Armed Forces Bill Will rebuild the Military Covenant, including maximising leave, helping children of service personnel, boosting recruitment into professions and providing extra mental health services.
Parliamentary Reform Bill Introduces constitutional reforms, including five-year fixed-term parliaments, reducing the number of MPs, giving voters the right to recall their MP, a referendum on the Alternative Vote system and possible House of Lords shake-up.
Decentralisation and Localism Bill Devolves more power to councils and local communities, particularly over housing and planning decisions, as well as launching a review of local government finance.
Health Bill Seeks to strengthen the voice of patients and the role of doctors in NHS decision-making and reduce health “inequalities”.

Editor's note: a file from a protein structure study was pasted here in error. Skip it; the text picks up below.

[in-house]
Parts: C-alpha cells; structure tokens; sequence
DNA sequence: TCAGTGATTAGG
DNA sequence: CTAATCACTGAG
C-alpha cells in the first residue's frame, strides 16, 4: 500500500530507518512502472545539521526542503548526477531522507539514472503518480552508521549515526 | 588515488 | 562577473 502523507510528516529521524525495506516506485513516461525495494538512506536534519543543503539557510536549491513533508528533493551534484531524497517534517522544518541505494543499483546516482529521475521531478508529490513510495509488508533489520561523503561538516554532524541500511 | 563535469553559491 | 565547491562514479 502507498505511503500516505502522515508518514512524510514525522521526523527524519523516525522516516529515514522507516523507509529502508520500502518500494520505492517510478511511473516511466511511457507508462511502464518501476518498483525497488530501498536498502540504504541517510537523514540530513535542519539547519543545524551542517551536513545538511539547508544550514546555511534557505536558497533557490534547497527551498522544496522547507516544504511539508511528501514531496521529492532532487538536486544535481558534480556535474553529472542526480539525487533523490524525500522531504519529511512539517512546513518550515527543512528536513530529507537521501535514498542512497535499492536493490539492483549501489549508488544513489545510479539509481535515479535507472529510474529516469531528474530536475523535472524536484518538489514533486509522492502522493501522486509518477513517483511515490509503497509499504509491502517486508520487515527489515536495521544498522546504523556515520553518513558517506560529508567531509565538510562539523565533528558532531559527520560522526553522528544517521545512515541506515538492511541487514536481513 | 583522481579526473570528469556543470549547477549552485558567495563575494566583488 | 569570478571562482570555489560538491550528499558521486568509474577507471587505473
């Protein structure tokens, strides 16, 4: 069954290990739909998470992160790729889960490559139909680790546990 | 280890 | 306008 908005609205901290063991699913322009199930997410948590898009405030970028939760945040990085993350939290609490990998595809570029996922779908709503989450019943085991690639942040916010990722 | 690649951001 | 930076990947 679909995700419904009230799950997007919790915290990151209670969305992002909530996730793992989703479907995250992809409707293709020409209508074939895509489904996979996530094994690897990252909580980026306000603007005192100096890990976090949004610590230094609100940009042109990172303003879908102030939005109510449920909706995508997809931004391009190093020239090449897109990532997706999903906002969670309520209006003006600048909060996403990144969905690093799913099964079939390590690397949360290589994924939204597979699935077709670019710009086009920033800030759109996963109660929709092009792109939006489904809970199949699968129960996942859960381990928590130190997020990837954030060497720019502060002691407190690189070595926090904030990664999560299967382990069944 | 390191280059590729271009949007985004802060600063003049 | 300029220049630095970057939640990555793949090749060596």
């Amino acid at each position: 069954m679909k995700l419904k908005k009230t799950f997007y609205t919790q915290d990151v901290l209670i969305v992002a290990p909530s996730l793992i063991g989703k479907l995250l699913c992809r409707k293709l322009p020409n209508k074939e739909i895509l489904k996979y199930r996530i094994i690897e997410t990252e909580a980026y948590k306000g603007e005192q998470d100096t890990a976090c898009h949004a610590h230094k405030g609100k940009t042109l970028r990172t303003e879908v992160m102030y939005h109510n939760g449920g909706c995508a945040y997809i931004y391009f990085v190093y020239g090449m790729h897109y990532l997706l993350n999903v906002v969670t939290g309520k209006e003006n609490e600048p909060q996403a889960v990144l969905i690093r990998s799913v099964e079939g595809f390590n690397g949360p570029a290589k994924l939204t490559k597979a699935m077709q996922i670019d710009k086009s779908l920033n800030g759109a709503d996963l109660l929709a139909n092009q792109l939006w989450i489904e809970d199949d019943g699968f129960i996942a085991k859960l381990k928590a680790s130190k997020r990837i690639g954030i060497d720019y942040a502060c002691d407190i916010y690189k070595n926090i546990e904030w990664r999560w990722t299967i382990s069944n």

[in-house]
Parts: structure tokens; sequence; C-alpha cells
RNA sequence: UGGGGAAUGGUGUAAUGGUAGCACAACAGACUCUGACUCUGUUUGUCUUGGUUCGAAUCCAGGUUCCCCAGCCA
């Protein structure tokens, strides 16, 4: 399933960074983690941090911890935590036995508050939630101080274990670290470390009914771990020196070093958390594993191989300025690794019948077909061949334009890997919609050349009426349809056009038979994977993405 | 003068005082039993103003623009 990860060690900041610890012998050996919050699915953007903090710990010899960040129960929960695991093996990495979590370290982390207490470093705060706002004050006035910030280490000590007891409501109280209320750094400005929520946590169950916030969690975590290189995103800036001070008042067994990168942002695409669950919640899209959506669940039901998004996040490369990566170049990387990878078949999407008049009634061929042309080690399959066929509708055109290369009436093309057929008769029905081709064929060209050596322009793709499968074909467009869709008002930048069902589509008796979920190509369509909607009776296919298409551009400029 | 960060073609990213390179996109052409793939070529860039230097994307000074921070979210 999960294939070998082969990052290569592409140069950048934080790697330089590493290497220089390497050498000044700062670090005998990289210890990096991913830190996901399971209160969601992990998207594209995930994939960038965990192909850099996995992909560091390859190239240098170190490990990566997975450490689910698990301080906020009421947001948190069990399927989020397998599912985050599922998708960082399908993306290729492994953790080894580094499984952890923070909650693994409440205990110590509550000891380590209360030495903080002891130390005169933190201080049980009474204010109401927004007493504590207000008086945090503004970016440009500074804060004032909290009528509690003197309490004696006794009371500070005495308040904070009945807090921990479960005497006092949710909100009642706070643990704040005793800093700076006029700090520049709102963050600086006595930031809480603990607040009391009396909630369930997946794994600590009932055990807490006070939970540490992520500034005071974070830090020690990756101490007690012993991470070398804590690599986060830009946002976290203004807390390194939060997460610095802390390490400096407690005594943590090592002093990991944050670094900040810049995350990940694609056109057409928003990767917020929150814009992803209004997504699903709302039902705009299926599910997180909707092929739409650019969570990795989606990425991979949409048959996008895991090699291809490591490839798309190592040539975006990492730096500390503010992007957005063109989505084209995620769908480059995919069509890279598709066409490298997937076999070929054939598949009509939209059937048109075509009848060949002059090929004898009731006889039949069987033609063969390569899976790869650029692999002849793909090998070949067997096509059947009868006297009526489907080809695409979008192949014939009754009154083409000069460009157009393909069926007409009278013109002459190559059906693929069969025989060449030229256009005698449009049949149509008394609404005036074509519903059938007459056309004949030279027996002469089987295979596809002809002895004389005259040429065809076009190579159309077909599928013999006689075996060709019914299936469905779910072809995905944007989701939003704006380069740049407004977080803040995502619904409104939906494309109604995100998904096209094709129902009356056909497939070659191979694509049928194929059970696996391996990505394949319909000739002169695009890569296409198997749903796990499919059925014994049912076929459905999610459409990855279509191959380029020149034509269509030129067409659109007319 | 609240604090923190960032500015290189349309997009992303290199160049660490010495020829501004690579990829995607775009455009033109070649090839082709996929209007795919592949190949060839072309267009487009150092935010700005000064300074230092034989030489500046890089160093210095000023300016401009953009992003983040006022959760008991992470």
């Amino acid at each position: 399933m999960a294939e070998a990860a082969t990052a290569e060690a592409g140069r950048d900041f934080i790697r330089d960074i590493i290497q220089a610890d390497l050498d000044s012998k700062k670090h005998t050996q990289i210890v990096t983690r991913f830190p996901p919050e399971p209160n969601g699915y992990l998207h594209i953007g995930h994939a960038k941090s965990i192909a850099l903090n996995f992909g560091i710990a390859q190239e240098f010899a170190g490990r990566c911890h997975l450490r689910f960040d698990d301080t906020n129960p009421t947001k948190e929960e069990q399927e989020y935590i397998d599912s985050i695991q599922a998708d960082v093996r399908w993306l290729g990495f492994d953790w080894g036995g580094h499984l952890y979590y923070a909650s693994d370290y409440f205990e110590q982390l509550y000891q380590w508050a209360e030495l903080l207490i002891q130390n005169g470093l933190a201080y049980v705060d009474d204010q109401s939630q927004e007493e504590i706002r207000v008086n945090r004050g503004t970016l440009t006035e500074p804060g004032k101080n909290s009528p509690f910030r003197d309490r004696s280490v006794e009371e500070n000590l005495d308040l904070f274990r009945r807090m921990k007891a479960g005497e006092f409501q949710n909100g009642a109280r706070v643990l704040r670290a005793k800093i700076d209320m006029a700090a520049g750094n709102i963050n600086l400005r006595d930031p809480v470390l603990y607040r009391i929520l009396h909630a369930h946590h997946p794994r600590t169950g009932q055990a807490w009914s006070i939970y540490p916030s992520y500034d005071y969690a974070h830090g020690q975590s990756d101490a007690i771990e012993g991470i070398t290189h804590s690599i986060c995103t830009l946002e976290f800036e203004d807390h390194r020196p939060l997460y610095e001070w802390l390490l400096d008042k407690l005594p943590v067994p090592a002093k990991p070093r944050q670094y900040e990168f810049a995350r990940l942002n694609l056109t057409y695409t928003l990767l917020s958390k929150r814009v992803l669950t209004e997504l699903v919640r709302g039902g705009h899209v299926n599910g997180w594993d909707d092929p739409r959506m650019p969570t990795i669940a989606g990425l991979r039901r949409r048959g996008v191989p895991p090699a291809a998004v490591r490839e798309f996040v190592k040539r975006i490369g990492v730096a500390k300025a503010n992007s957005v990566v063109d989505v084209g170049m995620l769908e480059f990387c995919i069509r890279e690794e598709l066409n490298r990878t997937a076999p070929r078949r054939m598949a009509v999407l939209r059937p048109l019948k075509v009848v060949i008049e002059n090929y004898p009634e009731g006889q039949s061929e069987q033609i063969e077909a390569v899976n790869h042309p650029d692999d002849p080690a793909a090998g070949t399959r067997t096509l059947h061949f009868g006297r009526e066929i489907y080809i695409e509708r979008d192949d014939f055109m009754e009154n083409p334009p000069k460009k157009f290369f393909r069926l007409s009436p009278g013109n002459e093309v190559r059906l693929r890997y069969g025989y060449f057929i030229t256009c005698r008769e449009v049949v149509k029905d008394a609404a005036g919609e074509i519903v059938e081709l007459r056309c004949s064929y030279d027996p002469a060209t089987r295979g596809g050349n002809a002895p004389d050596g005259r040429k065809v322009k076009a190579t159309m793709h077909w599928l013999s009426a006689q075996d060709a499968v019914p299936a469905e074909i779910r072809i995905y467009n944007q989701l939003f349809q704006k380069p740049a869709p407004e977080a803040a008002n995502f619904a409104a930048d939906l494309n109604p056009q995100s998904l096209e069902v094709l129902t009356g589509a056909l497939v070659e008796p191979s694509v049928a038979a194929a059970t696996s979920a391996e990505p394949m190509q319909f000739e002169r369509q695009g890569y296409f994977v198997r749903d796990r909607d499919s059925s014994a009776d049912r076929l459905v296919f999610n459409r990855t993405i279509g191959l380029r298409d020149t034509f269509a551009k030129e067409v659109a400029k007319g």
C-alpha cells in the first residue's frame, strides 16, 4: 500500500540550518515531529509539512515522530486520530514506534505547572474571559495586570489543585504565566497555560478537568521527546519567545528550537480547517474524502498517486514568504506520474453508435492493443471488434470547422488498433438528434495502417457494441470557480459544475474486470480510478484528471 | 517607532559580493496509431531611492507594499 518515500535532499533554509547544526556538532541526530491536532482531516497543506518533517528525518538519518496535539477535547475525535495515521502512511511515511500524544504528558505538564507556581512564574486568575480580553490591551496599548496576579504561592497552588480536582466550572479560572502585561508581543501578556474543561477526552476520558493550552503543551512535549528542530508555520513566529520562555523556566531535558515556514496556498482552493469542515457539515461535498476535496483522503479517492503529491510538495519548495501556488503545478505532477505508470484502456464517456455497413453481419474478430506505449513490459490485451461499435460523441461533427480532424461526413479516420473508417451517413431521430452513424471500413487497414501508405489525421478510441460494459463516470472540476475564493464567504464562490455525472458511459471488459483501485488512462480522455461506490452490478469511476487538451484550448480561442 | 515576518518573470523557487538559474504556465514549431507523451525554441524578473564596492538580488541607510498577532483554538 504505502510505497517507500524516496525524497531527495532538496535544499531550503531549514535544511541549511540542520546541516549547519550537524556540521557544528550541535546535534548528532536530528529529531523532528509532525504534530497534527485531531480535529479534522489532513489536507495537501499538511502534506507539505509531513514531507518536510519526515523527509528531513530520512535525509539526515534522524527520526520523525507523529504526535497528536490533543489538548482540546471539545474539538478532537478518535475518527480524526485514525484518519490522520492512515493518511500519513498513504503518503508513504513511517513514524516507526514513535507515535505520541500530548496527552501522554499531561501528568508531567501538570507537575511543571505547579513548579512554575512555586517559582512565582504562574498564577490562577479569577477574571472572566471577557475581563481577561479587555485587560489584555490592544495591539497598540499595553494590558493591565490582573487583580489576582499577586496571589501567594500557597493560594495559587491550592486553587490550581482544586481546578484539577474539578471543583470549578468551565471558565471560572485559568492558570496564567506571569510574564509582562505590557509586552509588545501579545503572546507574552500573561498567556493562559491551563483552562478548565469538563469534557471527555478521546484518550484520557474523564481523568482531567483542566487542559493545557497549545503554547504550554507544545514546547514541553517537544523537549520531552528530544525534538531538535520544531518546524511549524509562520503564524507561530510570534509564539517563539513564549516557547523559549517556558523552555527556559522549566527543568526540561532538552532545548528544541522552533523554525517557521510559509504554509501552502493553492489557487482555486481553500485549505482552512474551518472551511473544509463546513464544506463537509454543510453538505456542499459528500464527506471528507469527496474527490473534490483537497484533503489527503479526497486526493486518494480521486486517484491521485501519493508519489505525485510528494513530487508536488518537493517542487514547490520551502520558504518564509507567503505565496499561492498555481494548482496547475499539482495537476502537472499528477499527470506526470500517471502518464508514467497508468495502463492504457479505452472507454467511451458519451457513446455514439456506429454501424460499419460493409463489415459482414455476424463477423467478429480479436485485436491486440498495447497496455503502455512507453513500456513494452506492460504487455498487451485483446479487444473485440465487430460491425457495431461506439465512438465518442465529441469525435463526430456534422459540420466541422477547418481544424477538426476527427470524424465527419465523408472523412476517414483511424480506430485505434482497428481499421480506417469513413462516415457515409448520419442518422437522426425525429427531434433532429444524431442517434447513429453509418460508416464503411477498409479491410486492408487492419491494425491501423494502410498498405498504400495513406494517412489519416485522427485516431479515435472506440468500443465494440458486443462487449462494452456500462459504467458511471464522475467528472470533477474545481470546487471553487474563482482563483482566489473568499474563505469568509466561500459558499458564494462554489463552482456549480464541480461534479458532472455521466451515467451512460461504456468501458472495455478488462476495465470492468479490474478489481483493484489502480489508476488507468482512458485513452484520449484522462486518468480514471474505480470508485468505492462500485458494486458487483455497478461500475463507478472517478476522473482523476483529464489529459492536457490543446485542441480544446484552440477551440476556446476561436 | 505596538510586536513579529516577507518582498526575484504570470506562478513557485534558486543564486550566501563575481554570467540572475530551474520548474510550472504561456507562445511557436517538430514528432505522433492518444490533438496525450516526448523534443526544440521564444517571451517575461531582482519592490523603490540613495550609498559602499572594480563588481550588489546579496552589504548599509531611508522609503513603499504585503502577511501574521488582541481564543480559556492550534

Overseas aid motion A commitment to spend 0.7 per cent of national income on development aid by 2013.
Airport Economic Regulation Bill Reforms intended to benefit passengers, perhaps including the full-scale break-up of BAA’s monopoly on airport ownership.
Welfare Reform Bill Establishes a single welfare-to-work regime and increases sanctions for those who refuse, including reassessing Incapacity Benefit claimants.
Pensions and Savings Bill Restores earnings link for the basic state pension and sets a timetable for review into the date at which the state pension age rises.
Financial Services Regulation Bill Puts regulation back in the hands of the Bank of England, introduces a